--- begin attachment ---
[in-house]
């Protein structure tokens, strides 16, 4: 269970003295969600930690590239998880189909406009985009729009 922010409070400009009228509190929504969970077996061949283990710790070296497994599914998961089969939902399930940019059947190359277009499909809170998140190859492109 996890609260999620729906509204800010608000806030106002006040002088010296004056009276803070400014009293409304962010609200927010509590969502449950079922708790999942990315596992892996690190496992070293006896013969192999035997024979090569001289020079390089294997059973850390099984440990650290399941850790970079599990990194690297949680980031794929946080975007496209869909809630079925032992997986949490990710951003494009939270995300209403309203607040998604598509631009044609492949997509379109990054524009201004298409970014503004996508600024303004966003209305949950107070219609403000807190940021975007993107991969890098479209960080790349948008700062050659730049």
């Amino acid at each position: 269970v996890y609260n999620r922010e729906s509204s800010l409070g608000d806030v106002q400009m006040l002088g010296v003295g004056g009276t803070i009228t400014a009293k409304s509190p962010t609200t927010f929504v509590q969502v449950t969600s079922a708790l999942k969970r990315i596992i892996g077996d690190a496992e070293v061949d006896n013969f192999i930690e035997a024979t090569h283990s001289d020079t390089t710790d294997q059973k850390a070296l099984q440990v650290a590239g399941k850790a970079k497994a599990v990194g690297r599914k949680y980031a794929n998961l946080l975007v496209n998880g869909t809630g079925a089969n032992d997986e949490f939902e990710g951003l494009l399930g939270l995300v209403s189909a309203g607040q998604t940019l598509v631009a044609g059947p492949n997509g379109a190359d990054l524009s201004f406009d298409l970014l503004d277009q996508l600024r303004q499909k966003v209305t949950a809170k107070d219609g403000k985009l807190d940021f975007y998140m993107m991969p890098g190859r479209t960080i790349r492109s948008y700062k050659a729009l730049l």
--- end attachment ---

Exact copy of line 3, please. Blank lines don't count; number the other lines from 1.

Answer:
């Amino acid at each position: 269970v996890y609260n999620r922010e729906s509204s800010l409070g608000d806030v106002q400009m006040l002088g010296v003295g004056g009276t803070i009228t400014a009293k409304s509190p962010t609200t927010f929504v509590q969502v449950t969600s079922a708790l999942k969970r990315i596992i892996g077996d690190a496992e070293v061949d006896n013969f192999i930690e035997a024979t090569h283990s001289d020079t390089t710790d294997q059973k850390a070296l099984q440990v650290a590239g399941k850790a970079k497994a599990v990194g690297r599914k949680y980031a794929n998961l946080l975007v496209n998880g869909t809630g079925a089969n032992d997986e949490f939902e990710g951003l494009l399930g939270l995300v209403s189909a309203g607040q998604t940019l598509v631009a044609g059947p492949n997509g379109a190359d990054l524009s201004f406009d298409l970014l503004d277009q996508l600024r303004q499909k966003v209305t949950a809170k107070d219609g403000k985009l807190d940021f975007y998140m993107m991969p890098g190859r479209t960080i790349r492109s948008y700062k050659a729009l730049l």